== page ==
[Year:2021] [Month:May-August] [Volume:10] [Number:2] [Pages:5] [Pages No:201 - 205]

Keywords: Acute hypoxemic respiratory failure, high-flow nasal oxygen, noninvasive ventilation

   DOI: 10.4103/ijrc.ijrc_117_20  |  Open Access |  How to cite  | 


Background: Treatment for acute hypoxemic respiratory failure (AHRF) includes treating the underlying disease, conventional oxygen therapy (COT), noninvasive ventilation (NIV), high-flow nasal oxygen (HFNO), and invasive mechanical ventilation. Aim: The aim of this study was to compare the use of HFNO and NIV in patients with moderate-to-severe AHRF to the tertiary level intensive care unit (ICU) of a teaching hospital. Methods: All adult patients admitted to the ICU with AHRF and failed COT were included. Administration of HFNO or NIV was protocol-based and targeted improvement in oxygen saturation, respiratory rate, PaO2, and PaCO2. Demographic data, clinical details, vital parameters, and laboratory findings were noted at prespecified intervals. Acute Physiology and Chronic Health Evaluation II at 24 h of ICU admission and daily Sequential Organ Failure Assessment were noted. The primary outcome was failure of treatment modalities defined as need for intubation and invasive ventilation. The secondary outcomes measured at 28 days were differences in ventilator-free days, ICU and hospital length of stay, patient comfort, and mortality. Results: A total of 35 patients were included in the study. Treatment failure was 20.8% (5/24) in the NIV group and 36% (4/11) in the HFNO group (P = 0.32). The number of ventilator-free days at day 28 was 22.67 ± 9.92 and 19.36 ± 12.45 (P = 0.44) in the NIV and HFNO groups, respectively. Mortality at 28 days was 12.5% (3/24) and 27.2% (3/11) in the NIV and HFNO groups, respectively (P = 0.282). Conclusion: Treatment with HFNO is associated with nonsignificant increase in the need for intubation and 28-day mortality compared to NIV. Larger studies are required to assess the utility of HFNO in moderate-to-severe AHRF.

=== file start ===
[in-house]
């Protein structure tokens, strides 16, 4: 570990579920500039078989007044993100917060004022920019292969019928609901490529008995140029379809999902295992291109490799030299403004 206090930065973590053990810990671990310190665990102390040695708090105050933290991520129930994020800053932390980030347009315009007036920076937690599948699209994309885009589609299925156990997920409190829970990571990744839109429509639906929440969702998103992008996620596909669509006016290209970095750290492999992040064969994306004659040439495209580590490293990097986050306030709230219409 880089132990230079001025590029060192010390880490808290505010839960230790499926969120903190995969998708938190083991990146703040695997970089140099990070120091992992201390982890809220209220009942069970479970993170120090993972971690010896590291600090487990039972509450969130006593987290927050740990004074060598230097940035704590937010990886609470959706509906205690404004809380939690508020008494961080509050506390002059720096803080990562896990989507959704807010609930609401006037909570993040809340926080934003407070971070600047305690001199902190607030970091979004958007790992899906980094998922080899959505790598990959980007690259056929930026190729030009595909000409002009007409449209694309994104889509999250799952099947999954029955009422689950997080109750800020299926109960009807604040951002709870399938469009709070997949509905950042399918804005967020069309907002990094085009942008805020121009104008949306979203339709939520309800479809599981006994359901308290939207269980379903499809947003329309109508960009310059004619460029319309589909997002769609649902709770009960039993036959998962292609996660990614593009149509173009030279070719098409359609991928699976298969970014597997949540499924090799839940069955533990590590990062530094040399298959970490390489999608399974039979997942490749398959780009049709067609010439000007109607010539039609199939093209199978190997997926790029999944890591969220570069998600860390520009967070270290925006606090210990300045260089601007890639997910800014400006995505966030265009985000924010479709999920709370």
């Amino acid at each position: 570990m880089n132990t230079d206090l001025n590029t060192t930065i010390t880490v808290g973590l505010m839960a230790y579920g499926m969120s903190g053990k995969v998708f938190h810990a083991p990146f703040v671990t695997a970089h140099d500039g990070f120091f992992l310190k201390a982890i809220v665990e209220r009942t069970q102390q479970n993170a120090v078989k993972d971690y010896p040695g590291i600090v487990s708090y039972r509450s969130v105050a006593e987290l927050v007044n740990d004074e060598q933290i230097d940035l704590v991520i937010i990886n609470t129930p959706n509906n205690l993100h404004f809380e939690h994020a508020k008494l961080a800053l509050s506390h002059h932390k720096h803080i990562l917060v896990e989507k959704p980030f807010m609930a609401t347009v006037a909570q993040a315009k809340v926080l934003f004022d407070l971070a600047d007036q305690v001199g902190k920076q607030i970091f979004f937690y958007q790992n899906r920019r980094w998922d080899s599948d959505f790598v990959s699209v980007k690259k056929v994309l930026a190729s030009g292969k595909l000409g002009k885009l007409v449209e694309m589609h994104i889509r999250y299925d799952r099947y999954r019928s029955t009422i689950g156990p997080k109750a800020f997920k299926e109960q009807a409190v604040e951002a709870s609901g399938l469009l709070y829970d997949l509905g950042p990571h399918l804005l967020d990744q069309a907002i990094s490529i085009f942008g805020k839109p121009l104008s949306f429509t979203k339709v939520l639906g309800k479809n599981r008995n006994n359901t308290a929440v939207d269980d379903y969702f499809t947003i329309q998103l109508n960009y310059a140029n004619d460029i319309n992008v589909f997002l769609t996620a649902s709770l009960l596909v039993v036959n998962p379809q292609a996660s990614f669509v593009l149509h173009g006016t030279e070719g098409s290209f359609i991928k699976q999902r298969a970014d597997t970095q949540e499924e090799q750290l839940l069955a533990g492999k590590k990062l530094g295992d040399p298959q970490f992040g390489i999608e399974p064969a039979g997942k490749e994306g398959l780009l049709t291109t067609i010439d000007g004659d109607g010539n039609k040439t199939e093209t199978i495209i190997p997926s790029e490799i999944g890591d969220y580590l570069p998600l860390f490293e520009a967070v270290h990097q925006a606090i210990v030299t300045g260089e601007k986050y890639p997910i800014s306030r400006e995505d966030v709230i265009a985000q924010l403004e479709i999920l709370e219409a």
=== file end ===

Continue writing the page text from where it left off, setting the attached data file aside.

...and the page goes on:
Original Article

Shardul Joshi, Gajanan Sakhare, Aditi R. Pais

Screening for COVID-19 Risk Using VIEW (COVID-19 Early Warning) System

[Year:2021] [Month:May-August] [Volume:10] [Number:2] [Pages:7] [Pages No:206 - 212]

Keywords: COVID-19 risk, NEHA coaches, screening, VIEW zone

   DOI: 10.4103/ijrc.ijrc_124_20  |  Open Access |  How to cite  | 


Background: As COVID-19 continues to spread globally, a safe workforce reentry for people with elevated individual and occupational risk from COVID-19 is essential. Risk stratification may help to identify individuals with COVID-19 risk levels and take appropriate measures. Objectives: (a) To reduce the burden of (COVID-19 among) corporate health-care ecosystem by multiple layers of screening of employees and their families through Nurse Education Health Assistants (NEHA) mobile application and using VIEW (COVID-19 Early Warning System) scores. (b) To offer teleconsultation services to individuals with the assistance of doctors and NEHA coaches (c) To assess accuracy/efficacy of VIEW system. Materials and Methods: A cross-sectional survey using NEHA mobile application was conducted among 2424 employees and their families of a leading multinational company. The human resource staff of the company collected data using NEHA application and uploaded it through a web portal. Further investigation was carried out by NEHA coaches through telephonic consultation using VIEW data. Results: More than half of the participants received the same VIEW scores by system and doctor zone, i.e., A VIEW score (58.54%), B VIEW score (59.63%), and C VIEW score (66.67%). System zone of VIEW system was compatible to categorize participants depending upon the level of risk probability toward COVID-19. Furthermore, NEHA coach and doctor gave the same VIEW scores under A (81.74%), B (67.63%), and C (38.46%). Conclusion: VIEW system is useful to detect risk probability toward COVID-19 infection and stratify patients under different VIEW zones to prioritize medical care, identify isolation needs, identify hospitalization needs at a scale.